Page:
To be fair after watching tons of American cartoons with Americans in them people might still be disappointed meeting the real thing. we should just all move to cartoon land!
I’ve always loved stories that involved some intersection of cultures or travels. Each episode with Ash was a new adventure into some part of that world. Spike & the gang could go from one planet to the next.
The islands, I think, have just as much a healthy fascination with other peoples as they do with the Japanese. There’s just something…mystical, I guess, about that place, which anime seems to capture so well in its storytelling and world in and of itself. Anime seems to be that hole or two through which we can catch a glimpse of Japan, told through a Japanese or even that rare non-Japanese creative.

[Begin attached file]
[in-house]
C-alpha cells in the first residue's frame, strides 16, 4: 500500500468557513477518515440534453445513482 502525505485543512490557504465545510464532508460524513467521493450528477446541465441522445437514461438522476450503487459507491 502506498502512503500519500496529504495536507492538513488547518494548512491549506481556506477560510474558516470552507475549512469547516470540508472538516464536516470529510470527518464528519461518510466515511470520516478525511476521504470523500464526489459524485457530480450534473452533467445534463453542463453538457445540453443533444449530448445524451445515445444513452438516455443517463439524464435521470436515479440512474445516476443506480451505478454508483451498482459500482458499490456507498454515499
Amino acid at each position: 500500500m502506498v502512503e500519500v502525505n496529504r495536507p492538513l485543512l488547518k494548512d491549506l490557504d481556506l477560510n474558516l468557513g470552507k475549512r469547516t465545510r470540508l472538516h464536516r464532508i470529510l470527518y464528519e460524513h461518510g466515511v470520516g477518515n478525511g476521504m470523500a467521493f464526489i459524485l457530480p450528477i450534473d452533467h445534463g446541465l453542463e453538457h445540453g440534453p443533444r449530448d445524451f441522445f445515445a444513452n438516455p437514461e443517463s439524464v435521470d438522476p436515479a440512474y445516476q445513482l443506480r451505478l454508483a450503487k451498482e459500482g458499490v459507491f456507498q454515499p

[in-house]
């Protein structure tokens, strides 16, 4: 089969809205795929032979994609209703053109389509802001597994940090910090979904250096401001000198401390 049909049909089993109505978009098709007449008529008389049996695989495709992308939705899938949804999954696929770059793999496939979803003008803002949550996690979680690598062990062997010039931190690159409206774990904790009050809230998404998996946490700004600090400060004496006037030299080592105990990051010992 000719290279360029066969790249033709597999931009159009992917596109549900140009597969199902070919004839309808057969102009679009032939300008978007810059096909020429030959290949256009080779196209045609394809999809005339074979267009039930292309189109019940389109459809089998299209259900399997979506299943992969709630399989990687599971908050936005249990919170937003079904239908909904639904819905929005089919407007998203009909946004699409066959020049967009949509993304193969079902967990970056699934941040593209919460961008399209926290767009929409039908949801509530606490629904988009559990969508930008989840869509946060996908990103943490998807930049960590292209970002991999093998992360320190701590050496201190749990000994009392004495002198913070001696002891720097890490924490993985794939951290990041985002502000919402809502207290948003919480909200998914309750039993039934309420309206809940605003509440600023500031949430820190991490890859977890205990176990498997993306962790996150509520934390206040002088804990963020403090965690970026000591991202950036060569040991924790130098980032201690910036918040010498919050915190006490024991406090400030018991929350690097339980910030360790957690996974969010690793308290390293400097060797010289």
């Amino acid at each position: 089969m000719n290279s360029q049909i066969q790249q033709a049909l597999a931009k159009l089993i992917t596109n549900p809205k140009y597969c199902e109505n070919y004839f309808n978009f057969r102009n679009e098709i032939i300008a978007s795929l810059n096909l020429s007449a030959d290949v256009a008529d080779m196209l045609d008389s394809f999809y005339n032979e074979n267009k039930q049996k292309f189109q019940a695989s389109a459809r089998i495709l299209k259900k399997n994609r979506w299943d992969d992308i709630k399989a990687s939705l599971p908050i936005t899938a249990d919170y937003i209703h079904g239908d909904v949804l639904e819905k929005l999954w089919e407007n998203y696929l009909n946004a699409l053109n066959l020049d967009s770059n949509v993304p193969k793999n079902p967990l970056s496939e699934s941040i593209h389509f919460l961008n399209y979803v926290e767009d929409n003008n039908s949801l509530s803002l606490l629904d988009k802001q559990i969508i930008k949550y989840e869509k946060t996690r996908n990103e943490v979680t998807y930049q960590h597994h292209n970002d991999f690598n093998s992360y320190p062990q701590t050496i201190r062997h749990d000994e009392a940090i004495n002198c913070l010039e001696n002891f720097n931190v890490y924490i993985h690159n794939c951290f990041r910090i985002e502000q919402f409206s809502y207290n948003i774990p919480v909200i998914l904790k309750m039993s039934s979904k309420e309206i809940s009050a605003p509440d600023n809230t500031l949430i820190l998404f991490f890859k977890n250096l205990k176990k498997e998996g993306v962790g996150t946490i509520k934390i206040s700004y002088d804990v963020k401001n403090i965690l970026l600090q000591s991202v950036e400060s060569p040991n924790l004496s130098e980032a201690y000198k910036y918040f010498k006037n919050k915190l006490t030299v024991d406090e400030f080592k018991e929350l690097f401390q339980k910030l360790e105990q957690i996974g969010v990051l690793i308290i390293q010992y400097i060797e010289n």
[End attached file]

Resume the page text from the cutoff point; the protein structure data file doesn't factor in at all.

To my knowledge, Miyazaki was just as intrigued by Disney as Disney was with Miyazaki. The cultural back-and-forth was something to behold as animation grew on both sides of the world. Fun too. 🙂
I do like how Japan, and anime in particular, is starting to become more “aware” of foreigners, and how they really act when in Japan, i.e, not just using the typical “beautiful, blond-haired, blue-eyed person who acts like British royalty” as much. Most foreigners are the opposite. The tropes have become more sophisticated and truer to life over time, which I suppose reflects the fact that more people are visiting or moving to Japan these days.